Could Kate Middleton become Queen before Camilla Parker Bowles and will Camilla be Queen at all?

As King Charles III ascends to the throne, we look at whether Kate Middleton could become Queen before Camilla Parker Bowles

Camilla Queen Consort and Kate Middleton, Princess of Wales, wave to onlookers. Prince Harry sits to the far left
(Image credit: Getty Images)

Could Kate Middleton become Queen before Camilla Parker Bowles? Plus, will Camilla be Queen at all and what is her title now King Charles III has ascended to the throne?

Following the Queen's death (opens in new tab),  many are asking questions about what's next for the royal family. King Charles III is the new monarch because he was next in line for the throne (opens in new tab), but many are unsure as to what this means for his wife, Camilla, previously Duchess of Cornwall.

Royal experts revealed that Kate Middleton is already preparing to become Queen (opens in new tab), and she has only just become Princess of Wales - a title Camilla never held. The change in status is confusing for many who are unsure if Camilla will be Queen at all, and wondering if Kate Middleton could become Queen before her.

Could Kate Middleton become Queen before Camilla?

Now that Queen Elizabeth II has died and her eldest son Charles is King, Camilla is Queen Consort (opens in new tab), while Kate Middleton has taken on the title on Princess of Wales.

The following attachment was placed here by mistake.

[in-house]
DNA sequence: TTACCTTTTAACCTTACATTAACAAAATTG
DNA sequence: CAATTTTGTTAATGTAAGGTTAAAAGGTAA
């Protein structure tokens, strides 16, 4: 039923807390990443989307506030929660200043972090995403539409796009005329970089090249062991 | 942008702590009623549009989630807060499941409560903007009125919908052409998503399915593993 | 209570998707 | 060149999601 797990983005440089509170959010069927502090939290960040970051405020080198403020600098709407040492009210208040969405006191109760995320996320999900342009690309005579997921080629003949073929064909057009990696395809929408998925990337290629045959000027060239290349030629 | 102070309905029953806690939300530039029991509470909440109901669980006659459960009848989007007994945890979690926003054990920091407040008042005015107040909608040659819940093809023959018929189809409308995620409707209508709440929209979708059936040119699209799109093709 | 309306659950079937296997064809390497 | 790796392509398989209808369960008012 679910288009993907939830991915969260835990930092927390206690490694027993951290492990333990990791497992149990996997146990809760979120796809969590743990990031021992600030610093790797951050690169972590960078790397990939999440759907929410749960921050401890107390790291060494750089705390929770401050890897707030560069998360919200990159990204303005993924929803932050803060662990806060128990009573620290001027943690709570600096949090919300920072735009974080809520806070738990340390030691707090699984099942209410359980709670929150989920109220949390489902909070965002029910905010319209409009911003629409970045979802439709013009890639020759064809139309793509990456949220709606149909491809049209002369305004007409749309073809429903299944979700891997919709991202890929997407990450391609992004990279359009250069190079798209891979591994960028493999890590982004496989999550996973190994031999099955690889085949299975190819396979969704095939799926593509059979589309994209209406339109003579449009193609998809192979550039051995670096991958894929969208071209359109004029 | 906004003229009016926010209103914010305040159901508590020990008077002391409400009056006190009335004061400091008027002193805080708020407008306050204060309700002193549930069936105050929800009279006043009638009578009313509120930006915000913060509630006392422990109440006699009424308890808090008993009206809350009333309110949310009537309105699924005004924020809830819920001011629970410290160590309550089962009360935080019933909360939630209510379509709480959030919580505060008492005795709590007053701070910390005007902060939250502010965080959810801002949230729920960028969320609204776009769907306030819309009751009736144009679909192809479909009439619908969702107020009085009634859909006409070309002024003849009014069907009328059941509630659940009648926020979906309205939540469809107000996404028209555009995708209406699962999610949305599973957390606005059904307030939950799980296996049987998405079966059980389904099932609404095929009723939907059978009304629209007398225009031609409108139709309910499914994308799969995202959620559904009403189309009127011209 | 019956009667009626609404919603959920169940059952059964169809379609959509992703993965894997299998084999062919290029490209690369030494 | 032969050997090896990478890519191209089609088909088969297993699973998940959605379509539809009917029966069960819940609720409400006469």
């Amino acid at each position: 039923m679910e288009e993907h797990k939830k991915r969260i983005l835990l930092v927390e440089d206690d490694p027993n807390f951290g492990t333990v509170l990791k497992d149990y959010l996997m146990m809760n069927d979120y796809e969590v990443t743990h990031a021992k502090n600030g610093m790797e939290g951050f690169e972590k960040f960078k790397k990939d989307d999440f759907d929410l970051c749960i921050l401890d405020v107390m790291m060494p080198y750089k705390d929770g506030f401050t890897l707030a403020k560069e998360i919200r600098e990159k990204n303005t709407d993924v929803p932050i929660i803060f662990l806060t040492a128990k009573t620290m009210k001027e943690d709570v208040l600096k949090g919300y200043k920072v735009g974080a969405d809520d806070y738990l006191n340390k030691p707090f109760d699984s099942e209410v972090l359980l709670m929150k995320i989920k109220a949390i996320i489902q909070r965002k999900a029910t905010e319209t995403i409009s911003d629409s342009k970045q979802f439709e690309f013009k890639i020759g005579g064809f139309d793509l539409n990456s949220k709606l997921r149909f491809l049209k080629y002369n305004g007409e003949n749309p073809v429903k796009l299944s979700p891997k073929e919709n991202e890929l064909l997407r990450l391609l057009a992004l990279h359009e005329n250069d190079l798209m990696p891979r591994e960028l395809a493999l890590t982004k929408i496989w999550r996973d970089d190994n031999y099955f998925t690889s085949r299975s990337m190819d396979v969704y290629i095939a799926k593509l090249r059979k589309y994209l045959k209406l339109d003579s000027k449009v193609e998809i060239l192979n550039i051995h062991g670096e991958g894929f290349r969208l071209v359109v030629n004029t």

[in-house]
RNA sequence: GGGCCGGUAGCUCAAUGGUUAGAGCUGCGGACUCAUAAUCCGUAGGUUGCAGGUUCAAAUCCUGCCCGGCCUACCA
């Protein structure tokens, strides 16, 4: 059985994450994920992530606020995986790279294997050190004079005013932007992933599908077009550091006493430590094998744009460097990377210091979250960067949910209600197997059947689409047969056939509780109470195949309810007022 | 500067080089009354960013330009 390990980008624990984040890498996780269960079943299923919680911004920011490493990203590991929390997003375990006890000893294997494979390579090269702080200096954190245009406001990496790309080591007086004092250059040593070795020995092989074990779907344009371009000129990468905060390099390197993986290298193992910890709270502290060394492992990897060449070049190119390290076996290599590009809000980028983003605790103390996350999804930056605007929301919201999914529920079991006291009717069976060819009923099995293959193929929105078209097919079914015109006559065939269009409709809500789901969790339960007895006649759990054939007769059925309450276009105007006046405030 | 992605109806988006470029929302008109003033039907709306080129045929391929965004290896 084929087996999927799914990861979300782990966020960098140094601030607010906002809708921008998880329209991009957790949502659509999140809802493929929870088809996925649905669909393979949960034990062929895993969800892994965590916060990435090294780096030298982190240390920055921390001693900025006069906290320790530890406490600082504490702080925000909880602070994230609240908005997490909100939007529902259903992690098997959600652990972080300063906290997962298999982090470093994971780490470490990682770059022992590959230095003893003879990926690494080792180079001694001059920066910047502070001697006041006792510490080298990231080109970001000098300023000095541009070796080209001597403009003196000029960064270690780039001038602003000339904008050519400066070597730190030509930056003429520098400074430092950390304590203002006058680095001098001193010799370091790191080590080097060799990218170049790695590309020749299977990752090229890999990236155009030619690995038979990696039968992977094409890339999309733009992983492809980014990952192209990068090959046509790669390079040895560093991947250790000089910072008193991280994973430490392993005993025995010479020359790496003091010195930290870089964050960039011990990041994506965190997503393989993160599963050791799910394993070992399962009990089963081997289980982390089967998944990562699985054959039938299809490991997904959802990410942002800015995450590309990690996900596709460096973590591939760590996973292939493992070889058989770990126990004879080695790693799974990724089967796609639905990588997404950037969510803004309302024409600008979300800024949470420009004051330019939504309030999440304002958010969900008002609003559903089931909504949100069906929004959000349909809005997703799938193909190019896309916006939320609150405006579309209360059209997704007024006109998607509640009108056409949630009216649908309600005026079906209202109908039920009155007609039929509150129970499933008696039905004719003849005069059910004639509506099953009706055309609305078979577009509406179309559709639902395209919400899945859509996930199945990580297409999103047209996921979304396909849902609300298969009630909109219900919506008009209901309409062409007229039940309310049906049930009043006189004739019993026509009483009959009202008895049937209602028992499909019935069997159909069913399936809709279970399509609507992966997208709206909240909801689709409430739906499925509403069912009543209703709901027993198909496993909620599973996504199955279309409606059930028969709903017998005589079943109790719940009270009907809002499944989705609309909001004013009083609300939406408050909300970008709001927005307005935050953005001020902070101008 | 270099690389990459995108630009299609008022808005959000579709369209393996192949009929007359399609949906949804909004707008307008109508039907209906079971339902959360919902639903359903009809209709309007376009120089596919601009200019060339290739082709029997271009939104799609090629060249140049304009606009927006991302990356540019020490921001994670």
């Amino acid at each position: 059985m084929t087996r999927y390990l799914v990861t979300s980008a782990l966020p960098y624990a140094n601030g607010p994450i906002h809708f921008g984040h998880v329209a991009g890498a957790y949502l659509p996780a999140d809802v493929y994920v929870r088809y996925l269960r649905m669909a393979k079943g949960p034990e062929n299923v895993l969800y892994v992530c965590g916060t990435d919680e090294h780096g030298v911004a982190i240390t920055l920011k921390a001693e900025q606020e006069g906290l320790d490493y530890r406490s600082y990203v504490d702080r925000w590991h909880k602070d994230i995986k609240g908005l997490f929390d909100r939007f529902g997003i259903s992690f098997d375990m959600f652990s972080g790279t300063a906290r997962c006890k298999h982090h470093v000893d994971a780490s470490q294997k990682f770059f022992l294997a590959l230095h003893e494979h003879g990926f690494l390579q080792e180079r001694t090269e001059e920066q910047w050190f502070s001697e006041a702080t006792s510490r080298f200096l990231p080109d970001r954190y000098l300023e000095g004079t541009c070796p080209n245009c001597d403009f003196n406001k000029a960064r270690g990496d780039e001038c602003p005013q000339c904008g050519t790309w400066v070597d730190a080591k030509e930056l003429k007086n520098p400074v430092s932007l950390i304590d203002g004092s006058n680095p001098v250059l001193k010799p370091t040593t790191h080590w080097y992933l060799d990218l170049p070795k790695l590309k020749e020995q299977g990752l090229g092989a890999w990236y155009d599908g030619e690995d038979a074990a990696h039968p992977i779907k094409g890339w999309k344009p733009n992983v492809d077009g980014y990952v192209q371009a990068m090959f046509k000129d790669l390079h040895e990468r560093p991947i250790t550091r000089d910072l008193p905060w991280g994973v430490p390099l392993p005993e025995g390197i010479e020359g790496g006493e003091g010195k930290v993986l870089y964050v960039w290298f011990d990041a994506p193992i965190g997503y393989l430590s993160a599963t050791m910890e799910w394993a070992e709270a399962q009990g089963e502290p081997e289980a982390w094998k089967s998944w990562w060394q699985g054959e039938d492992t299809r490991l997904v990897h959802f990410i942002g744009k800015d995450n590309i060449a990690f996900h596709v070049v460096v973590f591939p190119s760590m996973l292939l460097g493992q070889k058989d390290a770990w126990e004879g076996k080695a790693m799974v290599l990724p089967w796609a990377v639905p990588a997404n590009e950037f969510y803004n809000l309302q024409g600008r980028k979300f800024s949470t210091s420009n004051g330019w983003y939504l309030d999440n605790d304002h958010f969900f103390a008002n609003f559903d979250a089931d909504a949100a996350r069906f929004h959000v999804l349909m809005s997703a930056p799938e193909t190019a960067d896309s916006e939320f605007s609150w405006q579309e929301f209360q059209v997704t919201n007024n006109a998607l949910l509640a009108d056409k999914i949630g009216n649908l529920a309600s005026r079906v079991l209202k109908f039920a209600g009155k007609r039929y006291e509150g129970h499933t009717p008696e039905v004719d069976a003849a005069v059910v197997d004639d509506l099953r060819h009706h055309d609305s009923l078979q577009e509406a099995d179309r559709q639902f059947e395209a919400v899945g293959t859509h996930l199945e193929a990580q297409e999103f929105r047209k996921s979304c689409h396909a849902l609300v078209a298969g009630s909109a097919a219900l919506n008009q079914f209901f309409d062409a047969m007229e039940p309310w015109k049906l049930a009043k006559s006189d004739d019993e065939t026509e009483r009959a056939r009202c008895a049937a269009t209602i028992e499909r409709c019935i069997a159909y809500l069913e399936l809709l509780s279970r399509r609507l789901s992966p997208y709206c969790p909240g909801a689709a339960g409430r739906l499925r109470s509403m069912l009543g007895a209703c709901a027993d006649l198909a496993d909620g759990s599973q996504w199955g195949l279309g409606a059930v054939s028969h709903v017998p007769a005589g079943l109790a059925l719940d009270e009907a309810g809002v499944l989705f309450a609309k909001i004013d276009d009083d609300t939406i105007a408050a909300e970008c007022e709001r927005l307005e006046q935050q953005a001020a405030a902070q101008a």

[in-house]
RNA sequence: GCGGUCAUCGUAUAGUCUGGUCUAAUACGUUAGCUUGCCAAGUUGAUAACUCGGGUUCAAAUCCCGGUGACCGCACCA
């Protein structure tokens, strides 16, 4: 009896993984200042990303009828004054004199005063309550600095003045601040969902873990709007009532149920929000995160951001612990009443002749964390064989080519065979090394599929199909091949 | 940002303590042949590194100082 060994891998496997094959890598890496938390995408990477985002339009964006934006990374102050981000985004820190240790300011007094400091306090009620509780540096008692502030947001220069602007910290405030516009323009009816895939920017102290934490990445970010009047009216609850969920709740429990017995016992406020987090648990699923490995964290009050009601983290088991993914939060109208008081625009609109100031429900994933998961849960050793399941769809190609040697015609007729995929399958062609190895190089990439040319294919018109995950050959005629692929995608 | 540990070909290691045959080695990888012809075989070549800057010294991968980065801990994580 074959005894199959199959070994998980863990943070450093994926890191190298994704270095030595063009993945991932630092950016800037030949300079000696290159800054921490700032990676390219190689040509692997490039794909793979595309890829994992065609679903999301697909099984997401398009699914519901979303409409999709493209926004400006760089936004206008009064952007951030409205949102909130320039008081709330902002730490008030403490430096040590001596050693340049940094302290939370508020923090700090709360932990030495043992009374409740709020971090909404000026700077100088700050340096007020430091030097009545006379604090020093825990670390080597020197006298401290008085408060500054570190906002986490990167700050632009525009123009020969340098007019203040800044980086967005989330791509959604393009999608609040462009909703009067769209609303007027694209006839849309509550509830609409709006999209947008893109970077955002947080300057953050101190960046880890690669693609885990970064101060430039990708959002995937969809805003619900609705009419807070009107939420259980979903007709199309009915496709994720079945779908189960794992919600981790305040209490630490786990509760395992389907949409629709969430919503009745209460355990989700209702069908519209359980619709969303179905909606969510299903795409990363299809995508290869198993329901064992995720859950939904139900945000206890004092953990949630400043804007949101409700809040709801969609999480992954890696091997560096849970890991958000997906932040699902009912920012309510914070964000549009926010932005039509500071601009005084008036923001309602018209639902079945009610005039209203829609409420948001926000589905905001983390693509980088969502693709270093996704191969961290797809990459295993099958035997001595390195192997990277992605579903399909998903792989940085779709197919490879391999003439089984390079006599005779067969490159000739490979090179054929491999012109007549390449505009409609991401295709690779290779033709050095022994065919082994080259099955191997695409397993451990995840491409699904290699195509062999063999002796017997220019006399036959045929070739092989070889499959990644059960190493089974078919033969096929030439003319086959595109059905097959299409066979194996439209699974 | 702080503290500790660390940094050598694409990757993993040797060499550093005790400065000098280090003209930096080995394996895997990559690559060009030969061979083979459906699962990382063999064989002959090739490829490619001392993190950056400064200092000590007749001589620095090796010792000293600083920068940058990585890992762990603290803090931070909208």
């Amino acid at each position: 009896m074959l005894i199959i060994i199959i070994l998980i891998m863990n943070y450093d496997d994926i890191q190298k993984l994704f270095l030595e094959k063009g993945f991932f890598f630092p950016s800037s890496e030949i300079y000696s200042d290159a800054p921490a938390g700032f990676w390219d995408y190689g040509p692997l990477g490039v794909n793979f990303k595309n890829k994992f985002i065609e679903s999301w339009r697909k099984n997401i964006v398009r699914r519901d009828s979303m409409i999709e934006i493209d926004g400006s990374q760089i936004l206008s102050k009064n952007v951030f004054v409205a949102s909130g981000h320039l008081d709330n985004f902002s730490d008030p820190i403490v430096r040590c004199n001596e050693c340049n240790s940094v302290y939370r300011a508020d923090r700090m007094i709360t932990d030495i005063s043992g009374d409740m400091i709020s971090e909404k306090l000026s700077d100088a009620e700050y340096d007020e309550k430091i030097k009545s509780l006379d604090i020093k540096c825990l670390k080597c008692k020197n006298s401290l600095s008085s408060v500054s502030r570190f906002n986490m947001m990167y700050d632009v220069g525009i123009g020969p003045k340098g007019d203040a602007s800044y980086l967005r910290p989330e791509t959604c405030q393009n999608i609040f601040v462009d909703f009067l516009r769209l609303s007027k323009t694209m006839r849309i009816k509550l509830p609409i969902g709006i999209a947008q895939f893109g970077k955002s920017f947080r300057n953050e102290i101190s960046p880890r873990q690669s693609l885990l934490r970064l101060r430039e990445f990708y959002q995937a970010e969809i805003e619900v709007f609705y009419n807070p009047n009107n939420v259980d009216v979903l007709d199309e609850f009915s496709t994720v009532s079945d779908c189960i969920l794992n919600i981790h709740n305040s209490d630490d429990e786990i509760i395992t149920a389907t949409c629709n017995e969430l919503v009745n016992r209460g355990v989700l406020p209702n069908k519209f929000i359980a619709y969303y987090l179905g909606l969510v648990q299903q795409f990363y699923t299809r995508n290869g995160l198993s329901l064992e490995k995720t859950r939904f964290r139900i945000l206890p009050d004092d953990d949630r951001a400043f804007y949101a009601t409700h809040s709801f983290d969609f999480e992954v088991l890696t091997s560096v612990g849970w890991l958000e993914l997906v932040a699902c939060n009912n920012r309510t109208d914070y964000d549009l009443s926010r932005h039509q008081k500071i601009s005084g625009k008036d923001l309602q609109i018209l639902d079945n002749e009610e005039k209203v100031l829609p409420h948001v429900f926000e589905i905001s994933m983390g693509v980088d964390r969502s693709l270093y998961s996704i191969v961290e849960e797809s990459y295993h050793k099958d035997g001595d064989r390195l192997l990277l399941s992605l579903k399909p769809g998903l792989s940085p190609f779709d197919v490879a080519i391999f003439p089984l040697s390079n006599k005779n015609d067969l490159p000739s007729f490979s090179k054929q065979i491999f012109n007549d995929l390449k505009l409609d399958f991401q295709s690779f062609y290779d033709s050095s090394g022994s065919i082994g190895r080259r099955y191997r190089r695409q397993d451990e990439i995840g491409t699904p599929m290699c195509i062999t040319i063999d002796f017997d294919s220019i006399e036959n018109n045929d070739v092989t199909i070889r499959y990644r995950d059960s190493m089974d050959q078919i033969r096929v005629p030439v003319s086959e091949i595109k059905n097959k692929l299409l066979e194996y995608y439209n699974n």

Camilla is married to a King rather than reigning in her own right, so she is not Queen in the same way that Her Majesty Queen Elizabeth II (opens in new tab) was. This means if anything were to happen to Charles whilst King, she would not take over as monarch - that honour will fall to Prince William. The same is true of Kate Middleton, who will be Queen Consort when her husband, the Prince of Wales, ascends to the throne.

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Now Prince Charles is King, is Camilla Queen? 

Camilla is now Queen Consort, a title which Queen Elizabeth II confirmed that the former Duchess of Cornwall would take on in an announcement ahead of the Platinum Jubilee (opens in new tab) celebrations.

A Queen can be a Queen Consort (married to a King), a Queen Regnant (reigning in her own right) or a Queen Dowager (mother of the reigning Monarch). Camilla, who has two children (opens in new tab) from her previous relationship, is therefore Queen by marriage.

Camilla was originally not going to receive the title at all. This is because when Prince Charles married Camilla in 2005, it was announced that she would instead be known as 'Princess Consort'.

It was thought that the alternative was agreed upon due to the controversial nature of their relationship following the death of Diana (opens in new tab), Princess of Wales. 

The title was even confirmed in a Clarence House statement in March 2020:

"The intention is for the Duchess to be known as Princess Consort when the Prince accedes to the throne," it read. "This was announced at the time of the marriage and there has been absolutely no change at all."

However, in 2022 the late Queen made it clear in her 70th Accession day message (opens in new tab) that it was her "sincere wish that, when that time comes, Camilla will be known as Queen Consort as she continues her own loyal service."

Reacting to the news, a Clarence House spokesman said the then Prince of Wales and Duchess of Cornwall were "touched and honoured".

Who will be the next King?